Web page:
Would the signing of the interim EPA remedy the woes of the local beef industry?

Would the signing of the interim EPA remedy the woes of the local beef industry?

The local beef industry has for some time hijacked Government and public opinion with frequent projections of its anticipated losses should the country decide not to sign the interim Economic Partnership Agreement (EPA) with the European Union (EU).

Currently the industry enjoys duty free quota free (DFQF) access to European markets courtesy of Namibia’s initialling of the interim EPA. However, this DFQF market access is in the balance given the Government’s reluctance to sign the interim agreement to date.

It was reported in Business Day (13 August 2009) that Namibia’s loss of its DFQF access would result in EU import duties on beef exports of between 63% and 120%, depending on the type of product exported. It was further reported that as a consequence, local beef prices could decline by 25% in the first year and by 50% in the next year, and “This could close down Namibia’s beef industry, and thousands of small-scale producers in rural areas are at risk of losing their livelihoods.”

However, a new threat in beef exports to the EU has developed with a recent agreement through which the EU and the United States (US) resolved their longstanding dispute regarding the EU’s import ban on hormone-treated beef.

The agreement already took effect on 03 August 2009. This new development somehow must have slipped below the radar of the local media despite the potential negative consequences for future Namibian beef exports to the EU.

As a background: In 1996 the US and Canada launched a World Trade Organisation (WTO) challenge against the EU’s import ban on hormone-treated beef. In 1998 the WTO’s Appellate Body found the EU ban to be inconsistent with the Sanitary and Phytosanitary (SPS) Agreement.

However, the EU decided not to comply with the dispute settlement ruling and face the consequent retaliatory sanctions. In 1999 the US and Canada got the green light from the WTO to impose sanctions (through tariffs) to the value of US$ 116,8 million for damagesto trade resulting from the EU’s non-compliance.

In October 2003 the European Food Safety Authority (EFSA) issued a new Hormones Directive (2003/74/EC) founding only one (oestradiol 17ß) to cause and promote cancer, consequently subjecting it to a permanent ban. However, the EU also invoked the precautionary principle with regards to five other hormones (testosterone, progesterone, trenbolone acetate, zeranol and melengestrol acetate), due to inconclusive results.

The US and Canada nonetheless rejected the EFSA evidence and maintained their sanctions. In reprisal the EU launched a WTO challenge in 2004 against the US and Canadian sanctions. In November 2008 the WTO’s Appellate Body, due to certain procedural oversights, only recommended that the EU, the US and Canada should seek consultations to determine EU compliance with the SPS Agreement breaches of 1998.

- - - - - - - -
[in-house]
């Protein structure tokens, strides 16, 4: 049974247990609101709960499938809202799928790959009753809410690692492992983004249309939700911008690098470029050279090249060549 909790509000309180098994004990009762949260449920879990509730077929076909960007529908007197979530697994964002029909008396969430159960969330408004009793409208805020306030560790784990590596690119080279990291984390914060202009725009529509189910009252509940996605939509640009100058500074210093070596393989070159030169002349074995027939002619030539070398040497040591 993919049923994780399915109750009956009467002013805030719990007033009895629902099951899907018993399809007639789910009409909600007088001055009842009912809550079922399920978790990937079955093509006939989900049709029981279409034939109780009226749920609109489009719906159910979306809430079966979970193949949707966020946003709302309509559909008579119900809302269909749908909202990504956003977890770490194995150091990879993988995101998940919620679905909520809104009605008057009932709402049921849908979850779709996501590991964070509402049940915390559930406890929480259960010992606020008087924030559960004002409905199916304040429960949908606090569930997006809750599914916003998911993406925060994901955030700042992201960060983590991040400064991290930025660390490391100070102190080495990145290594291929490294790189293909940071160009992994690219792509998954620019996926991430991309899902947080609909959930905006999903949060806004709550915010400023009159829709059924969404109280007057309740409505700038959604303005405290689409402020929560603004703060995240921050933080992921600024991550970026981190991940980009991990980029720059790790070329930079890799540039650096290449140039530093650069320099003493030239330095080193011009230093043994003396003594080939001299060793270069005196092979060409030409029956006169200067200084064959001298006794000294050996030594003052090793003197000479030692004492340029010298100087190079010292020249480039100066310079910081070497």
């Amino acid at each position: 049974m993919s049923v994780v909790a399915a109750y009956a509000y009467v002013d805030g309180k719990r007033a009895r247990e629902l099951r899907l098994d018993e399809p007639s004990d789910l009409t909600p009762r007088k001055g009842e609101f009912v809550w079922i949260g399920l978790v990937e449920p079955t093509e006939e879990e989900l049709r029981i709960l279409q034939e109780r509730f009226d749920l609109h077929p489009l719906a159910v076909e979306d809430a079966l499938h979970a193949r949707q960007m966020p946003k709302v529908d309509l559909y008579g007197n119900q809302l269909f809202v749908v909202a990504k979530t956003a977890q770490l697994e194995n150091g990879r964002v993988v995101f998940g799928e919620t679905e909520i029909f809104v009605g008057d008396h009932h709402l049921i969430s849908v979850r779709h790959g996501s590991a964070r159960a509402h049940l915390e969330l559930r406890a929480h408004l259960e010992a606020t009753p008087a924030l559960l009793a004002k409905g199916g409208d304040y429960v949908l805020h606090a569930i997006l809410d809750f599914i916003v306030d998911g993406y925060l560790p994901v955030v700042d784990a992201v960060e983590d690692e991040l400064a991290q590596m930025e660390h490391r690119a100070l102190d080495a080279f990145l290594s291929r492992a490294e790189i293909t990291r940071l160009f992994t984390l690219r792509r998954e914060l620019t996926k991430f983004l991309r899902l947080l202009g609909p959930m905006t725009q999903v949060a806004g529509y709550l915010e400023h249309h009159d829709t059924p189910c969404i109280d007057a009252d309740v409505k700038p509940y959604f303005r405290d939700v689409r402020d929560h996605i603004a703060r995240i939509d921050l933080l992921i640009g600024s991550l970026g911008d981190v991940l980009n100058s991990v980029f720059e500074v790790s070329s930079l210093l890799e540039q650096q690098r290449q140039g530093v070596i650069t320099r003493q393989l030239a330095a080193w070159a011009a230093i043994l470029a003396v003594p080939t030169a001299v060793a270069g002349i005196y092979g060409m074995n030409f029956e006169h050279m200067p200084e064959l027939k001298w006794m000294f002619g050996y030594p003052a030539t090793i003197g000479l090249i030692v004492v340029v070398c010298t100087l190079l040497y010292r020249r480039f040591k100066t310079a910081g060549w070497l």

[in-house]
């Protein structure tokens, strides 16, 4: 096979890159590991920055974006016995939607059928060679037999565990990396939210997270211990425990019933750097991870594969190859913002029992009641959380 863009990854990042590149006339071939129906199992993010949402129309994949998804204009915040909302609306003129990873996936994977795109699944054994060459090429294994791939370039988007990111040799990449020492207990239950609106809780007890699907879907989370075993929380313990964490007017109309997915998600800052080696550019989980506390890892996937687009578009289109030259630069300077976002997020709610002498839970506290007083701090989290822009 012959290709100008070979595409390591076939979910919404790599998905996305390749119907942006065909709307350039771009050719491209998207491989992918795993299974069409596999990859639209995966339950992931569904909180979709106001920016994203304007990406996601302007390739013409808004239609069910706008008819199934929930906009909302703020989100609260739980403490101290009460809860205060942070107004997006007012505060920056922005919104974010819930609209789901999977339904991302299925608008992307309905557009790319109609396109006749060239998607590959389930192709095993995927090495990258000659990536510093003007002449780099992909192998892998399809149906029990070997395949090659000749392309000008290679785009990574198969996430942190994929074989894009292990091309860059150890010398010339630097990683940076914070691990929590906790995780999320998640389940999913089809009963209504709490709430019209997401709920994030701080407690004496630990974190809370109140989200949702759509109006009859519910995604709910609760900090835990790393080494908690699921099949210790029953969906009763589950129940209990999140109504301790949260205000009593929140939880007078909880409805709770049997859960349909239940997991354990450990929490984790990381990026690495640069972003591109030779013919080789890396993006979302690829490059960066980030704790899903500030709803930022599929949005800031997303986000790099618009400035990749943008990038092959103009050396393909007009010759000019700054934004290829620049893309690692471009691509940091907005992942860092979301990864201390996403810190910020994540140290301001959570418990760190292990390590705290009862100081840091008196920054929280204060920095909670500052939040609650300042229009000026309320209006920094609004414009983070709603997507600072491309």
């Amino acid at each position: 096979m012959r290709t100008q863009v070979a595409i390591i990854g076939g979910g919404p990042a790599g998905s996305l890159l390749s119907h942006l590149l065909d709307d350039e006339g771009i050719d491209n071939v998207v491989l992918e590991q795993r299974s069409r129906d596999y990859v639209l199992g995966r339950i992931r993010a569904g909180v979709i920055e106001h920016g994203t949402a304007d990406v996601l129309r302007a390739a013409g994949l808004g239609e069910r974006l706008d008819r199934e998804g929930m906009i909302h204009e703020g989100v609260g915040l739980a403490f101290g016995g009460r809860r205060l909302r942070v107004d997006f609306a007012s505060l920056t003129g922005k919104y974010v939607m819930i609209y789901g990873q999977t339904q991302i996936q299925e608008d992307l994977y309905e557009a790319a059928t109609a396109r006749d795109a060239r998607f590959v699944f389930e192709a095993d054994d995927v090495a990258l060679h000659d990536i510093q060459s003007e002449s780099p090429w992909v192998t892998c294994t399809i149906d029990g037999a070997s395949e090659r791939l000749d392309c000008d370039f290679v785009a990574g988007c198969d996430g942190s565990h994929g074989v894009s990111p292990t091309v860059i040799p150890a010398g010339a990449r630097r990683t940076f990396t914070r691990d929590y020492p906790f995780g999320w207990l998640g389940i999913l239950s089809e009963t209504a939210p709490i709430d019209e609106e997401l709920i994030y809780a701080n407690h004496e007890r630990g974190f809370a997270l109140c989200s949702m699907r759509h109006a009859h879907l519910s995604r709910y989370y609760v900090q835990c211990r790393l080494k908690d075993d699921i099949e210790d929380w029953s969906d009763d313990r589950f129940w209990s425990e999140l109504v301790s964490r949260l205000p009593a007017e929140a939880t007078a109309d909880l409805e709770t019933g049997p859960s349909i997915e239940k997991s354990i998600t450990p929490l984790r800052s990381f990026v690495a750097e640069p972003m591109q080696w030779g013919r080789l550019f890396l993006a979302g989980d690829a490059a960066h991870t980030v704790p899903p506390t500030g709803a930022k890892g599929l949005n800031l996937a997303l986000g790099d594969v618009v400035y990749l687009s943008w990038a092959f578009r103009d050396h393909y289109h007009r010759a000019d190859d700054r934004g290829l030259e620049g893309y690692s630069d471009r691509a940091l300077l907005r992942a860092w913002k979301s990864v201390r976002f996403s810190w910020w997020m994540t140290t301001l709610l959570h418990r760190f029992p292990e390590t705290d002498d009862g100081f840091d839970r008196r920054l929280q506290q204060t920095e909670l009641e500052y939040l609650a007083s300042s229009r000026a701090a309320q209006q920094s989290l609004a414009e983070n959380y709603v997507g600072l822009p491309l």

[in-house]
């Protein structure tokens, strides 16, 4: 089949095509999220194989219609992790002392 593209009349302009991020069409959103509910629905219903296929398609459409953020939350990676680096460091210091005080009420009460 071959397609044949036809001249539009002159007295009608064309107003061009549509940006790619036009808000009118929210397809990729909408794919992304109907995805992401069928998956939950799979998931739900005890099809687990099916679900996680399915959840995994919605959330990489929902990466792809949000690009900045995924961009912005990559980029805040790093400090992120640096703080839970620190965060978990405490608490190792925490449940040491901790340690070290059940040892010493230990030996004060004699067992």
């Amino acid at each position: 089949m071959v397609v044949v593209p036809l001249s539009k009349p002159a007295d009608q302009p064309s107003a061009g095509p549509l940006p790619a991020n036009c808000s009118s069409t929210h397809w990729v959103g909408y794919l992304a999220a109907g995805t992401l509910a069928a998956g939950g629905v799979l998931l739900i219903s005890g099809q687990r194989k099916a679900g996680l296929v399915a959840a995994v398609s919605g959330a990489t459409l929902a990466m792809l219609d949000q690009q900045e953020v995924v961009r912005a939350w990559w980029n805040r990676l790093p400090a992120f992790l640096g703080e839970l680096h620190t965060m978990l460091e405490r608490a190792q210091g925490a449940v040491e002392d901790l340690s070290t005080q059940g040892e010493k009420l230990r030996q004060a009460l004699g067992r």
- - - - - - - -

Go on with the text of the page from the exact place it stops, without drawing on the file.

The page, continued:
Although the EU formally requested consultations in this regard with the US and Canada in December 2008, the US in January 2009 announced a new schedule of so-called “Carousel” sanctions (products selected for sanctions are rotated on a six-monthly basis), inter alia targeting French Roquefort cheese and Italian mineral water.

This announcement expedited consultations between the EU and the US up to the agreement reached on 06 May 2009. According to the agreement, the US will not introduce its new “Carousel” sanctions, but will maintain a reduced level (at 68%) of the original 1999 sanctions.

In return the EU will provide an additional duty-free quota of 20 000 tonnes for high-quality hormone-free beef for a period of three years, to be increased to 45 000 tonnes at the beginning of the fourth year – this is over and above the current US quota of 11 500 tonnes per annum. In the fourth year a review is scheduled with the goal to reach a comprehensive agreement on the way forward.

Should this goal be achieved, the US will withdraw all retaliatory duties against the EU. Although the EU claims (in the words of Lütz Guellner, spokesperson for the EU Trade Commissioner, Catherine Ashton) “The new TRQ [tariff rate quota] for high-quality hormone-free beef will be non-discriminatory, open to any country that can meet the requirements.”, the quota is said to be earmarked for US beef producers only. remarked, “It is true that the definition in the new TRQ will be different from those in existing EU quotas.”

At the WTO’s Dispute Settlement Body meeting on 19 June 2009 Uruguay’s ambassador, Guillermo Valles Galmes, remarked that this agreement “defined as high-quality meat only that of the type exported by the US”, adding that beef from Uruguay would continue to face an in-quota tariff of 20% and an over-quota tariff of 100% in the current Hilton beef quota.

The Hilton beef quota comprises a total of 60 250 tonnes of fresh, chilled and frozen beef from Australia, New Zealand, Paraguay and the US, and chilled beef only from Argentina, Brazil and Uruguay. Australia, one of the beneficiaries of the Hilton beef quota, has joined the array of concerned voices regarding the EU definition of high-quality beef for the new quota.

It demanded that the quota should be non-discriminatory in order for its beef exports to qualify for an additional share in EU imports. Should this not be the case, it would request an enlargement of its current EU quota.

At the Leaders’ Summit in Prague on 06 May 2009, Canadian and EU officials announced their plans to pursue a free trade agreement (FTA). Based on the EU-US agreement, Canada now aims for similar market access as compensation, since it partnered with the US in 1996 at the WTO to challenge the EU’s import ban on hormone-treated beef.